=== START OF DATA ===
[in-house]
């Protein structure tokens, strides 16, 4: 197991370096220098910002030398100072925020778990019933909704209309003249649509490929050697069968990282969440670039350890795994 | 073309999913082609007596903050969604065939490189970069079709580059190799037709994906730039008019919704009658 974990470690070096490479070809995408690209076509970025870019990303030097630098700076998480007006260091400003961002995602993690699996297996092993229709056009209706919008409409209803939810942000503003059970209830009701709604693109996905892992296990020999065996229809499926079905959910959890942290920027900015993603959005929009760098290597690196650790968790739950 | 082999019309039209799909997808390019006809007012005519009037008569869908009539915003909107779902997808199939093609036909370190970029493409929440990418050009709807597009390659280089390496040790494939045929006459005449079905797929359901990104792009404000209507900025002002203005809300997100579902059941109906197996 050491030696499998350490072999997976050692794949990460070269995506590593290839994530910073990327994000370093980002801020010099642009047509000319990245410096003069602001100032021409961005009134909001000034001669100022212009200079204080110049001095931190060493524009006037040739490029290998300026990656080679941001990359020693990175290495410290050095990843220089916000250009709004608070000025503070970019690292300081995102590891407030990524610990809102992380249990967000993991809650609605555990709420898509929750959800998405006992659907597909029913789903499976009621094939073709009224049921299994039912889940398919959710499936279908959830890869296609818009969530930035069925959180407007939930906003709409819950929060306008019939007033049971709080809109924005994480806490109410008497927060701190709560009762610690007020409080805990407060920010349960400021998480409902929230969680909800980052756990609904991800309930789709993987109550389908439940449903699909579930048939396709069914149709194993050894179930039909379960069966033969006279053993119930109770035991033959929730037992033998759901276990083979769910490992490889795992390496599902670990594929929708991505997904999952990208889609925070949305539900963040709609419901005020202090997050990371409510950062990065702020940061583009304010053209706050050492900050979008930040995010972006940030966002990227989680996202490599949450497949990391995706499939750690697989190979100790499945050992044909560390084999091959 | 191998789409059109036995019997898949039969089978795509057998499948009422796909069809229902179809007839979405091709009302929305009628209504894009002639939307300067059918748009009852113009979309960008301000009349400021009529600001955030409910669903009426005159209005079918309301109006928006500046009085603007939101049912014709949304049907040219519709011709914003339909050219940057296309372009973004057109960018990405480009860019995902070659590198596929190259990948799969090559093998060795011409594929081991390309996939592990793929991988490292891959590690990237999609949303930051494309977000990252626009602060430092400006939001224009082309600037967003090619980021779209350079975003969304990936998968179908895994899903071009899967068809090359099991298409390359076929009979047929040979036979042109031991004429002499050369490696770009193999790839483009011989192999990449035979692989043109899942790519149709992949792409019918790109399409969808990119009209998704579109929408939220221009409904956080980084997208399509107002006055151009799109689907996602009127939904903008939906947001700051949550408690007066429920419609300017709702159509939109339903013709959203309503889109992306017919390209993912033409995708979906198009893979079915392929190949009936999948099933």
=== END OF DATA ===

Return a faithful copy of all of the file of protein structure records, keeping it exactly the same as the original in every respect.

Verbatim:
[in-house]
């Protein structure tokens, strides 16, 4: 197991370096220098910002030398100072925020778990019933909704209309003249649509490929050697069968990282969440670039350890795994 | 073309999913082609007596903050969604065939490189970069079709580059190799037709994906730039008019919704009658 974990470690070096490479070809995408690209076509970025870019990303030097630098700076998480007006260091400003961002995602993690699996297996092993229709056009209706919008409409209803939810942000503003059970209830009701709604693109996905892992296990020999065996229809499926079905959910959890942290920027900015993603959005929009760098290597690196650790968790739950 | 082999019309039209799909997808390019006809007012005519009037008569869908009539915003909107779902997808199939093609036909370190970029493409929440990418050009709807597009390659280089390496040790494939045929006459005449079905797929359901990104792009404000209507900025002002203005809300997100579902059941109906197996 050491030696499998350490072999997976050692794949990460070269995506590593290839994530910073990327994000370093980002801020010099642009047509000319990245410096003069602001100032021409961005009134909001000034001669100022212009200079204080110049001095931190060493524009006037040739490029290998300026990656080679941001990359020693990175290495410290050095990843220089916000250009709004608070000025503070970019690292300081995102590891407030990524610990809102992380249990967000993991809650609605555990709420898509929750959800998405006992659907597909029913789903499976009621094939073709009224049921299994039912889940398919959710499936279908959830890869296609818009969530930035069925959180407007939930906003709409819950929060306008019939007033049971709080809109924005994480806490109410008497927060701190709560009762610690007020409080805990407060920010349960400021998480409902929230969680909800980052756990609904991800309930789709993987109550389908439940449903699909579930048939396709069914149709194993050894179930039909379960069966033969006279053993119930109770035991033959929730037992033998759901276990083979769910490992490889795992390496599902670990594929929708991505997904999952990208889609925070949305539900963040709609419901005020202090997050990371409510950062990065702020940061583009304010053209706050050492900050979008930040995010972006940030966002990227989680996202490599949450497949990391995706499939750690697989190979100790499945050992044909560390084999091959 | 191998789409059109036995019997898949039969089978795509057998499948009422796909069809229902179809007839979405091709009302929305009628209504894009002639939307300067059918748009009852113009979309960008301000009349400021009529600001955030409910669903009426005159209005079918309301109006928006500046009085603007939101049912014709949304049907040219519709011709914003339909050219940057296309372009973004057109960018990405480009860019995902070659590198596929190259990948799969090559093998060795011409594929081991390309996939592990793929991988490292891959590690990237999609949303930051494309977000990252626009602060430092400006939001224009082309600037967003090619980021779209350079975003969304990936998968179908895994899903071009899967068809090359099991298409390359076929009979047929040979036979042109031991004429002499050369490696770009193999790839483009011989192999990449035979692989043109899942790519149709992949792409019918790109399409969808990119009209998704579109929408939220221009409904956080980084997208399509107002006055151009799109689907996602009127939904903008939906947001700051949550408690007066429920419609300017709702159509939109339903013709959203309503889109992306017919390209993912033409995708979906198009893979079915392929190949009936999948099933």